The plot of the story is a little bit similar to the original story by the Grimm’s because, Eudora borrows some aspect from it. For instance in the plot of the story, she includes bandits in the wood, a wicked step mother who never cared about her step daughter, loyal fathers who make decision for their daughters, and the intervention of animals. In addition, she expresses the naivety of women through Rosamond and how she was able to overcome a patriarchal society. Rosamond was a daughter who found herself in a family where she has to be raised by step mother after her mother’s death. However, she was able to endure all the evil plans and mistreatments from her step mother and ended up happy as her step mother died from her evil.
Welty puts a lot of importance in the names of the characters she uses in her book. Most of the names in the story have a symbolic significance. For instance, as we read the book, characters like Jamie Lockhart and Mike Fink are offended when the other people fail to remember their names. Meaning the names of the characters in the story were very important for their identity. Apart from forgetting names, there is a mistaken identity in the story but Welty insists in individual identity in the story. On the other hand, there is Salome who depicts a wicked ugly step mother that does not like her beautiful step daughter. She is depicted as a seductive woman whereby, after the attack, the author writes that, she was left alone and this made her convince Clement Musgrove to marry her. In addition, she uses her power over her step daughter out of envy because Rosamond was beautiful than her. Her wickedness makes her send her step daughter in the dangerous woods alone just to kill her. Salome is an example of a wicked female character in the story.
Similarly, there is Jamie Lockhart, the Robber Bridegroom who represents the theme of good and evil which is an evident theme in the novel. He was able to save Musgrove’s life but at the same time, he kidnaps his daughter, yet Musgrove loved her daughter so much (Kreyling 140). In addition, he had double identities, one of a bandit, and the other a good man and this is evident through Welty’s words “He is "a gent and a robber all in one" (Welty 89). Jamie Lockhart was a man with dual identities, a good person and a bandit, and even though Rosamond’s father knew it, he loved his good side because he saved his life. Lockhart was a bandit but later on we see him becoming a good man in the story which symbolizes god overcoming evil.
As the story ends, the mood of the story and of the characters is different. Rosamond is now happily married to Jamie Lockhart who is now a changed man. In addition, the wicked Salome is no longer in the picture and that is why evil was overcome by good (Entzminger 34). The patriarchal society is restored as evil is destroyed as good triumphed. The Robber Bridegroom is fairy tale that explores family life and how good triumphs over evil. Welty’s book is a fairy tale with no specific theme, but through her characters, the reader is able to understand how family was like in the Southern United States. In addition, the book presents the theme of evil and good through its main characters. Moreover, there is the duality of personalities and this affects the moods of the characters. Nonetheless, Eudora Welty’s The Robber Bridegroom is an excellent adaptation of the original book by Brothers Grimm. Welty did a good job in the plot and the presentation of her characters. In addition, through the story, the author was able to show two sides of the characters and how evil was overcome in the end of the story.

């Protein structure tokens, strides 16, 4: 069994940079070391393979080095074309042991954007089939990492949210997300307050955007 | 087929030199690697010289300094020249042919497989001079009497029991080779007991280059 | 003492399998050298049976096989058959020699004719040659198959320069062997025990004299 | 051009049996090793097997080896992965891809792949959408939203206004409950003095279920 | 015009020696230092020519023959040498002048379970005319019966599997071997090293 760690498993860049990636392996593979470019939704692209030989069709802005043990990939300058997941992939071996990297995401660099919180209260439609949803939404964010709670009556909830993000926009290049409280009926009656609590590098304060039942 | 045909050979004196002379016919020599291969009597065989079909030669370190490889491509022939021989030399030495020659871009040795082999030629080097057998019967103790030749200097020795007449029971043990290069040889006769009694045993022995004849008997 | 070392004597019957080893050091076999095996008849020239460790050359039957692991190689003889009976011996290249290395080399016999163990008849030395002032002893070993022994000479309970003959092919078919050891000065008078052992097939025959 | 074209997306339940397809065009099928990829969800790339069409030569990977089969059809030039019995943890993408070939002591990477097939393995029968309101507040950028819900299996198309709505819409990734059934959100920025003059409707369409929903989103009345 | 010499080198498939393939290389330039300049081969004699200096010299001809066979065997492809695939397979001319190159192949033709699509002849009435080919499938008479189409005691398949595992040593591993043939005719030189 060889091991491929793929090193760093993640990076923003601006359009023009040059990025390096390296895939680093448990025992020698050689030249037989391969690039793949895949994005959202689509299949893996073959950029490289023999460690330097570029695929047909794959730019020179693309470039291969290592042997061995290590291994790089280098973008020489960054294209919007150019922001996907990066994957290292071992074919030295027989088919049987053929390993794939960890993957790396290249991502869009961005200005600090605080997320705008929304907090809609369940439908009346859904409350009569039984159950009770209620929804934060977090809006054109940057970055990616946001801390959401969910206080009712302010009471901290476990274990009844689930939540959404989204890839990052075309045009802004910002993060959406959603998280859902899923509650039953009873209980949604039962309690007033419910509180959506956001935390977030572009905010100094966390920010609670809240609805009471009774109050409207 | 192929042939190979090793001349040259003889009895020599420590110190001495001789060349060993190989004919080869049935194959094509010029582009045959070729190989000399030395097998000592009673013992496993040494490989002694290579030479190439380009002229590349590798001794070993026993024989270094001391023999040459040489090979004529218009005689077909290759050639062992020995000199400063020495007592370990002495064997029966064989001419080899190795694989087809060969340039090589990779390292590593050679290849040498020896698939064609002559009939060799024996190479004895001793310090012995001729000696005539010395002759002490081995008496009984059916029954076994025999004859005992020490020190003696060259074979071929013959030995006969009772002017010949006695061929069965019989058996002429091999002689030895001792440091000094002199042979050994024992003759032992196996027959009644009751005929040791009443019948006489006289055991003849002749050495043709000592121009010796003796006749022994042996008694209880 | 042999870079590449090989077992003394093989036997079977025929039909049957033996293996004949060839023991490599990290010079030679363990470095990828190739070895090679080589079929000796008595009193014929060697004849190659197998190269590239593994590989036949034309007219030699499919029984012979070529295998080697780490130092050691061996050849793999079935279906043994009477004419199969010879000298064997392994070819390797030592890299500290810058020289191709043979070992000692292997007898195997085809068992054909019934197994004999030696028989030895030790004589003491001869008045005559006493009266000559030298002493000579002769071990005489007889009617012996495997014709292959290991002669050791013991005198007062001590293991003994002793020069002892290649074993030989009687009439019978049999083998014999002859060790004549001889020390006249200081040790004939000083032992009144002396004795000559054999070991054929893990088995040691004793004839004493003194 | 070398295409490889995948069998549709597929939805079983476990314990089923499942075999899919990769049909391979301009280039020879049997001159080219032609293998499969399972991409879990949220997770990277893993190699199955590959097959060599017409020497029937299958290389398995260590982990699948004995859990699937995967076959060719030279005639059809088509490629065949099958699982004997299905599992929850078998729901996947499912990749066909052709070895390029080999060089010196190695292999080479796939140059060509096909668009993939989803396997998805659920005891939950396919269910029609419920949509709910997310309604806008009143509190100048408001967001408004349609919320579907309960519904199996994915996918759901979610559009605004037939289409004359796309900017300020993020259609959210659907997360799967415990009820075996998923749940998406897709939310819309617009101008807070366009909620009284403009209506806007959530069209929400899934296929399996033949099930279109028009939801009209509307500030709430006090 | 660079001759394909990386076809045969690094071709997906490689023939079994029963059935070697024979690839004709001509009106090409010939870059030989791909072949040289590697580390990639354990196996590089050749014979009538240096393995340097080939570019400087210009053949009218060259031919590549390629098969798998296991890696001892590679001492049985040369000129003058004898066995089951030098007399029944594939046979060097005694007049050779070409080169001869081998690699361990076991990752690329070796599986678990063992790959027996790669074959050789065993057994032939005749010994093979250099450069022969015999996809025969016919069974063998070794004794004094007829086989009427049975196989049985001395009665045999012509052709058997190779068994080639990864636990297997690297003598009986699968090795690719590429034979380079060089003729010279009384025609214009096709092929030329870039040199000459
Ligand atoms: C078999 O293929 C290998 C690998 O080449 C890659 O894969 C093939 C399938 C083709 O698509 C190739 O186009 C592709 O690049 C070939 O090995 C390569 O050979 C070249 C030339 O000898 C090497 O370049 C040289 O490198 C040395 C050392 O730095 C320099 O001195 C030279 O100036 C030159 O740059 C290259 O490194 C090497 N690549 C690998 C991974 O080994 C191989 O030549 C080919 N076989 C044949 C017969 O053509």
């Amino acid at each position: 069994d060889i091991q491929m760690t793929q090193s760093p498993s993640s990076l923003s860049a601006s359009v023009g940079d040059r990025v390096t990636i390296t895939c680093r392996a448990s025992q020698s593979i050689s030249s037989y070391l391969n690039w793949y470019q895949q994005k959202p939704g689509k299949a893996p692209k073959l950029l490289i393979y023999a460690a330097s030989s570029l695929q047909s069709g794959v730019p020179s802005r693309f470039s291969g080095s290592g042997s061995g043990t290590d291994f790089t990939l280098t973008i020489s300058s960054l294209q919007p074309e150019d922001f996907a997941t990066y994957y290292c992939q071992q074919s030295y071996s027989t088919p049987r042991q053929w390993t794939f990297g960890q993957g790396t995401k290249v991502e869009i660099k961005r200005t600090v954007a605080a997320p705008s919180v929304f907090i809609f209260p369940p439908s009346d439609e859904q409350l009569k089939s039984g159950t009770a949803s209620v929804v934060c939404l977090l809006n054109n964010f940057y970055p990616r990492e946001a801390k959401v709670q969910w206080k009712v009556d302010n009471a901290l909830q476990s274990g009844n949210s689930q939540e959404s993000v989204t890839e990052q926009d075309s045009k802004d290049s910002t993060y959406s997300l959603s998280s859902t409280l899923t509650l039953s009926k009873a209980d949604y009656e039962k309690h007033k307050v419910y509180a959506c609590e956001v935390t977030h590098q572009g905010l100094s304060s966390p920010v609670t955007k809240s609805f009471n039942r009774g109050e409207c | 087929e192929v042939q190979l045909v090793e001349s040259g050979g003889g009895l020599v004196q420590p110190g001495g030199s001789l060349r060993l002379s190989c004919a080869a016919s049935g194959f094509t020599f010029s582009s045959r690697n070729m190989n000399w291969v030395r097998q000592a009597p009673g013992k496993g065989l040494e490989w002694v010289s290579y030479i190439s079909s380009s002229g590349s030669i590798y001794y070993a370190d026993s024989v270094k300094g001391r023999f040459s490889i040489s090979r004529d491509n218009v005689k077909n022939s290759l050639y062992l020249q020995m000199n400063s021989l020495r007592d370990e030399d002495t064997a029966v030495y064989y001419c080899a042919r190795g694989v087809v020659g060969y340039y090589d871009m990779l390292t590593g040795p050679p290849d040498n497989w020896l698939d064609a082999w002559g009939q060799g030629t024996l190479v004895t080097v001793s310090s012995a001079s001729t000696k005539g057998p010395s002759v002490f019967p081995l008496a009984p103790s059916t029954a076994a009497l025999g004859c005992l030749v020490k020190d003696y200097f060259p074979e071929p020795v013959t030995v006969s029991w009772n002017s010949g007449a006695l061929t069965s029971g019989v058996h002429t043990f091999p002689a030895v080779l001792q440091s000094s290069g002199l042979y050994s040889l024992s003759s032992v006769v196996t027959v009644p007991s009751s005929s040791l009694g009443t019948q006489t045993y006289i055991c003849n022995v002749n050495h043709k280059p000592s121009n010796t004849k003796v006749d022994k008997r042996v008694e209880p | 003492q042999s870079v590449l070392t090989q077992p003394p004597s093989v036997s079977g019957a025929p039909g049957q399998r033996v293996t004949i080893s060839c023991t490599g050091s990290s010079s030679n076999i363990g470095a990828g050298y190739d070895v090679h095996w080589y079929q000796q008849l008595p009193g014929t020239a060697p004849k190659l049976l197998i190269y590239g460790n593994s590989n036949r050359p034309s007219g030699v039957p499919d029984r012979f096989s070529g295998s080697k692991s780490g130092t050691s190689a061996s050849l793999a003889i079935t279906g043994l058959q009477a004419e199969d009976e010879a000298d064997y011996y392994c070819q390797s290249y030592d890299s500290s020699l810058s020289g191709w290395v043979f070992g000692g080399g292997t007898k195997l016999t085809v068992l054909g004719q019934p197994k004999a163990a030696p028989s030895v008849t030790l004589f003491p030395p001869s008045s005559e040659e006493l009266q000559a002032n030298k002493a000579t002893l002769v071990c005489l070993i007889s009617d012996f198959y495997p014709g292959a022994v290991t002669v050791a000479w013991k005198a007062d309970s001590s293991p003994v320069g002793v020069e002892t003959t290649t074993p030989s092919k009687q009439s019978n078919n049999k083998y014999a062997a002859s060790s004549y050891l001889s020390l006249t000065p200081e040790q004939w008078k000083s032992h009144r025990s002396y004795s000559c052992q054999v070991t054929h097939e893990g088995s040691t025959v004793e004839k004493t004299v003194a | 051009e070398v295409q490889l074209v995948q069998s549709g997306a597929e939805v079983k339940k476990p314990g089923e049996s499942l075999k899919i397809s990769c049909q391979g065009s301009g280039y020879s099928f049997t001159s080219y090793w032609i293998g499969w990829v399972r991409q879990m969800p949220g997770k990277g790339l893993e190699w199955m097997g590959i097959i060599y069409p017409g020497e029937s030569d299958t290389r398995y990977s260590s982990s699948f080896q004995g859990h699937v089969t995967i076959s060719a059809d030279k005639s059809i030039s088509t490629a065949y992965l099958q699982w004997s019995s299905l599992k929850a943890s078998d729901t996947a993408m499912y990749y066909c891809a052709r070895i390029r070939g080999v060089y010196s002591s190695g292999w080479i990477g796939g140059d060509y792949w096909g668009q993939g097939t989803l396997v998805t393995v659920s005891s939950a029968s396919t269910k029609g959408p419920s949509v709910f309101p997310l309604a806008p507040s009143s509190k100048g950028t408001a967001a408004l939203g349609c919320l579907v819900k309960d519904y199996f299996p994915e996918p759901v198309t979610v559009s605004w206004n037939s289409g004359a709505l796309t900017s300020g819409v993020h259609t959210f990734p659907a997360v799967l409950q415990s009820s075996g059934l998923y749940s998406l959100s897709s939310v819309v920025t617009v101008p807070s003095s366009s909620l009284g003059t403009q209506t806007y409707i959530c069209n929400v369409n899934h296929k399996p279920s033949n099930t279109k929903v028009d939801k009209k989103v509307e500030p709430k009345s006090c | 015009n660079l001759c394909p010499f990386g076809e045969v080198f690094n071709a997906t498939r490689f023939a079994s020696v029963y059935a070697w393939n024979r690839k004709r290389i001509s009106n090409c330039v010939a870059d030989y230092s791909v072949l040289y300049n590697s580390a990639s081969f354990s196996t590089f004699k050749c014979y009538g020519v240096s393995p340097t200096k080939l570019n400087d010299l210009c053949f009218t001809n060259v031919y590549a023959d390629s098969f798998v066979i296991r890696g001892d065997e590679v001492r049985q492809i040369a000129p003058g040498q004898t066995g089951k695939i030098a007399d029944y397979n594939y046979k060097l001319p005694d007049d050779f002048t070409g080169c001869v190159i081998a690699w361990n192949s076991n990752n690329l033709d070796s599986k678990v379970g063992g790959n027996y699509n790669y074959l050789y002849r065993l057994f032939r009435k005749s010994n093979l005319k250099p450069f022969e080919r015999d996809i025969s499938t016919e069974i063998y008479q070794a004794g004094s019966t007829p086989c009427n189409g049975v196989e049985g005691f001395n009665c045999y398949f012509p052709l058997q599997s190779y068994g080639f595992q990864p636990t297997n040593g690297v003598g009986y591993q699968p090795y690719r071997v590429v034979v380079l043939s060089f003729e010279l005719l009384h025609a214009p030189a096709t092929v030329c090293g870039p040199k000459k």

Sally, McMillan. Fairy Tales or Historical Records: Tales of the Natchez Trace in Eudora Welty's The Robber Bridegroom. Southern Studies: An Interdisciplinary Journal of the South; Spring/Summer, 10.1 (2003): 79. Print.
Entzminger, Betina. The Belle Gone Bad: White Southern Women Writers and The Dark Seductress. Baton Rouge: Louisiana State University Press, 2002. Print.
Kreyling, Michael. "The Robber Bridegroom and the Pastoral Dream." In Eudora Welty, edited by Harold Bloom, 135-148. New York: Chelsea House Publishers, 1986.
Welty, Eudora. The Robber Bridegroom. New York: Harcourt, Brace & Co., 1942. Print.
Welty, Eudora. Stories, Essays, & Memoir. Ed. Richard Ford and Michael Kreyling. New York: Library of America, 1998. Print.